The lost case of witches
Premlata, 40, was branded a witch in 2004 because of her refusal to sleep with some influential people in her village in Jharkhand. She fled to Chhutni Mahtain, 50, an alleged witch who turned crusader against witch-hunt. Chhutni helped her fight back and Premlata is now living with her family with no slur to her name.india Updated: Oct 26, 2009 01:46 IST
Premlata, 40, was branded a witch in 2004 because of her refusal to sleep with some influential people in her village in Jharkhand. She fled to Chhutni Mahtain, 50, an alleged witch who turned crusader against witch-hunt. Chhutni helped her fight back and Premlata is now living with her family with no slur to her name.
In November 2008, a group of middle-aged people attacked Jonga Kui, 32, with weapons after an ojha (traditional healer) accused her of killing ‘innocent’ people in her village through black magic. Chhutni stepped in and forced the police, unwilling to meddle in the ‘community affairs’, lodge a case against the accused. The guilty are now requesting Jonga to make a compromise.
Witches are supposed to have supernatural power whose uses can be malevolent or benevolent.
And in India women who fall foul of the moral majority are branded witches and persecuted physically and psychologically. Earlier, the problem was there among tribals and dalits, but in the last few decades it has spread to several other castes and communities. The practice finds mention in the Vedas, first compiled around 1500 B.C.
The efforts of non-government organisations (NGOs) in Jharkhand are proving not enough to stop the practice of witch-hunt, which has religious, social and political sanction.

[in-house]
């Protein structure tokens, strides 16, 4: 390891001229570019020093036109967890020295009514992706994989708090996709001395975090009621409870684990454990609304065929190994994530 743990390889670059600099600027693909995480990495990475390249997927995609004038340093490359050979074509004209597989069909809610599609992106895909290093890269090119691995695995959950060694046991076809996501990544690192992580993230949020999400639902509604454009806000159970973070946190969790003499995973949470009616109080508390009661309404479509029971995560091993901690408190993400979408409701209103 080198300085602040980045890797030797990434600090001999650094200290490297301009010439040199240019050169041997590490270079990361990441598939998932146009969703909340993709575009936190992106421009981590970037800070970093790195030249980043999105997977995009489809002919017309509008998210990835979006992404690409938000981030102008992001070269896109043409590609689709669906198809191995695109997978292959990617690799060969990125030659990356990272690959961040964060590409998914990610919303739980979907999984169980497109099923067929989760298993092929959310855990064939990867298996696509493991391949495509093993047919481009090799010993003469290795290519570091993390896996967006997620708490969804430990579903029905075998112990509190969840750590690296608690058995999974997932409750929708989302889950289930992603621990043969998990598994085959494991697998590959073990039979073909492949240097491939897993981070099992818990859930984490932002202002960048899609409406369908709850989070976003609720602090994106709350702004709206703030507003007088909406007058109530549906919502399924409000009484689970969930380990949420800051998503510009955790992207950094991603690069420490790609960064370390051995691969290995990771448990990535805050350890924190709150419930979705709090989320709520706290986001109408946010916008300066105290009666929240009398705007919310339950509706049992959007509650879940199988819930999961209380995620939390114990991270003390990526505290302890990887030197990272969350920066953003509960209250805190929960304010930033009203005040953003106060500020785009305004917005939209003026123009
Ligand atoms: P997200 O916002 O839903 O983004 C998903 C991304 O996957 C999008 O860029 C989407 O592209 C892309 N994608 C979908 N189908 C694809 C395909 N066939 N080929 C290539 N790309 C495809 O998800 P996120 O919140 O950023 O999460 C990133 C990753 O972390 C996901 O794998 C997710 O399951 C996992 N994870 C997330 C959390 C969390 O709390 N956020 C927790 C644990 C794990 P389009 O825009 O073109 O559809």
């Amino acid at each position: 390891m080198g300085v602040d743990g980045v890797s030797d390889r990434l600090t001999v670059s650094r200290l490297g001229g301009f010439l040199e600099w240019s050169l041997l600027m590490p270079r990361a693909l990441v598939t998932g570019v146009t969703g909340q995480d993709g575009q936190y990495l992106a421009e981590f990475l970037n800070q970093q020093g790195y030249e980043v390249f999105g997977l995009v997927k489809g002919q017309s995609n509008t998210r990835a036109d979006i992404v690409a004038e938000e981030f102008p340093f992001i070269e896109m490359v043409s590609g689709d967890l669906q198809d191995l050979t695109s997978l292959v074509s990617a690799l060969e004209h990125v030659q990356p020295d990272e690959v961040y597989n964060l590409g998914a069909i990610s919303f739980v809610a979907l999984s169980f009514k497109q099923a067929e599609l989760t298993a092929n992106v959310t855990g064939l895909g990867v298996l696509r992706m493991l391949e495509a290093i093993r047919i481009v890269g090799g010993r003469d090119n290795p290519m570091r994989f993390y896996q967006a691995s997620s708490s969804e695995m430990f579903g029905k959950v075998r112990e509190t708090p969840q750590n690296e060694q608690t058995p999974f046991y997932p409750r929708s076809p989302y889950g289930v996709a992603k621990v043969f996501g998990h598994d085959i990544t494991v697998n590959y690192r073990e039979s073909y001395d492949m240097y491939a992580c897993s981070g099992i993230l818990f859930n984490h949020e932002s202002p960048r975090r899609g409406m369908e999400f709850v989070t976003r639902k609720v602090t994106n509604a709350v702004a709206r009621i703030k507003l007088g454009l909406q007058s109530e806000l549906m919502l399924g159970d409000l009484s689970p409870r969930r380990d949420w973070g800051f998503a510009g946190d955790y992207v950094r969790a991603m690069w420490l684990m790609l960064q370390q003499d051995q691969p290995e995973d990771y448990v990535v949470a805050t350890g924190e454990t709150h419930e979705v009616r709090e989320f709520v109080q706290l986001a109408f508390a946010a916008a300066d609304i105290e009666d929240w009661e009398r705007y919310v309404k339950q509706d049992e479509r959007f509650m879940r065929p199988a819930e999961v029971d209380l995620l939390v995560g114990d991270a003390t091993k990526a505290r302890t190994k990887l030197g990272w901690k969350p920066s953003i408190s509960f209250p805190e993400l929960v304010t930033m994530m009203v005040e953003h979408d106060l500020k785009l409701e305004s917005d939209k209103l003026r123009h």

An NGO called Free Legal Aid Committee (FLAC) took the initiative to bring in the legislation Prevention of Witchcraft Act in 1999 in Bihar (before Jharkhand was born).
According to an FLAC report, 2,556 women were branded witches and killed in India from 1987 to 2003, of whom around 1,000 were in Bihar and Jharkhand alone.
FLAC president Premchand, who goes by one name, said the figures were merely 10 per cent of the total.
“In several states a case of witch-hunt is recorded as ordinary criminal offence. No government accepts that such a practice still exists.”
The country has no central law to check witch-hunt though Bihar, Jharkhand, and Chhattisgarh have legislation to check the menace.
In Rajasthan, a draft bill submitted by the state commission for women to the government is under consideration.
“The existing laws are very weak,” said Manju Hembrom, member of the National Commission for Women, adding the body has sent a draft of the amended law to the Union ministry of women and child development.
Girija Shankar Jaiswal, a lawyer who has spent more than 20 years studying witch-hunt cases in Bihar and Jharkhand, said there were four categories of people behind witch-hunt — people who brand a woman a witch, the second instigates the crime against the alleged witch in whatever manner, the third commits the offence, and the fourth is the ojha (traditional healer), who confirms that the woman concerned is a “witch”.
In Jharkhand and Bihar, the crime enjoys social and political patronage. “There is as much faith in witch-hunt as there is belief in gods in several parts of Bihar and Jharkhand,” said Saryu Roy, a BJP MLA from Jharkhand.
Shamsad Khan, founder secretary of Lucknow-based Centre for Rural Education and Development Action (CREDA), says in Mirzapur and some other eastern Uttar Pradesh districts the police do not register cases of women branded witches; hence there are no statistics relating to the crime.
Shukla Mohanty, historian and principal of Jamshedpur Women’s College, said she had submitted a proposal to her institution’s academic council for including witch-hunt in the curriculum of history and political science.
Back in her thatched hutment at Seraikela village, 200 km west of Ranchi, Chhutni, who is now a housewife, pledges to continue protecting her “hapless sisters” branded witches.